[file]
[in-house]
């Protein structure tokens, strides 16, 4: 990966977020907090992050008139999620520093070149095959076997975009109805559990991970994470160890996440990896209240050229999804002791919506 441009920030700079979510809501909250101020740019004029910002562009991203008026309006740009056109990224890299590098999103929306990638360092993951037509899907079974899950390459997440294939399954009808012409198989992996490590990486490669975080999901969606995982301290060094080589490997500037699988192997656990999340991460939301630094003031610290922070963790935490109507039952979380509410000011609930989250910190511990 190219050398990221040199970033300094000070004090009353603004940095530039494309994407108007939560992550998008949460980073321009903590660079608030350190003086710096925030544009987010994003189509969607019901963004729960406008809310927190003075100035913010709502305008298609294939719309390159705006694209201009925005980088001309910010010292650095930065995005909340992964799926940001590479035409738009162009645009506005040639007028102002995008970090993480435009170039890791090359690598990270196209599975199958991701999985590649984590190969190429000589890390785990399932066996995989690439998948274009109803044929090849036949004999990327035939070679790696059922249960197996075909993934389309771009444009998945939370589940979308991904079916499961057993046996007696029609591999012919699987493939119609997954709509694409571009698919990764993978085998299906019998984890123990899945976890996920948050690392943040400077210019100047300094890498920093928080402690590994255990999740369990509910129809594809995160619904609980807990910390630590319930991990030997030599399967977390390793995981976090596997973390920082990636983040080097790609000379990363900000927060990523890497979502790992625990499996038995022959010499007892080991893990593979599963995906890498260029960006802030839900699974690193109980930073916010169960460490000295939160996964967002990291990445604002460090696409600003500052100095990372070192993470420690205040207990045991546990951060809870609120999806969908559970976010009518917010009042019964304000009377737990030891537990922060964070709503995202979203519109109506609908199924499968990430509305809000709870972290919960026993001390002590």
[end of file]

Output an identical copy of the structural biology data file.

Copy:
[in-house]
């Protein structure tokens, strides 16, 4: 990966977020907090992050008139999620520093070149095959076997975009109805559990991970994470160890996440990896209240050229999804002791919506 441009920030700079979510809501909250101020740019004029910002562009991203008026309006740009056109990224890299590098999103929306990638360092993951037509899907079974899950390459997440294939399954009808012409198989992996490590990486490669975080999901969606995982301290060094080589490997500037699988192997656990999340991460939301630094003031610290922070963790935490109507039952979380509410000011609930989250910190511990 190219050398990221040199970033300094000070004090009353603004940095530039494309994407108007939560992550998008949460980073321009903590660079608030350190003086710096925030544009987010994003189509969607019901963004729960406008809310927190003075100035913010709502305008298609294939719309390159705006694209201009925005980088001309910010010292650095930065995005909340992964799926940001590479035409738009162009645009506005040639007028102002995008970090993480435009170039890791090359690598990270196209599975199958991701999985590649984590190969190429000589890390785990399932066996995989690439998948274009109803044929090849036949004999990327035939070679790696059922249960197996075909993934389309771009444009998945939370589940979308991904079916499961057993046996007696029609591999012919699987493939119609997954709509694409571009698919990764993978085998299906019998984890123990899945976890996920948050690392943040400077210019100047300094890498920093928080402690590994255990999740369990509910129809594809995160619904609980807990910390630590319930991990030997030599399967977390390793995981976090596997973390920082990636983040080097790609000379990363900000927060990523890497979502790992625990499996038995022959010499007892080991893990593979599963995906890498260029960006802030839900699974690193109980930073916010169960460490000295939160996964967002990291990445604002460090696409600003500052100095990372070192993470420690205040207990045991546990951060809870609120999806969908559970976010009518917010009042019964304000009377737990030891537990922060964070709503995202979203519109109506609908199924499968990430509305809000709870972290919960026993001390002590």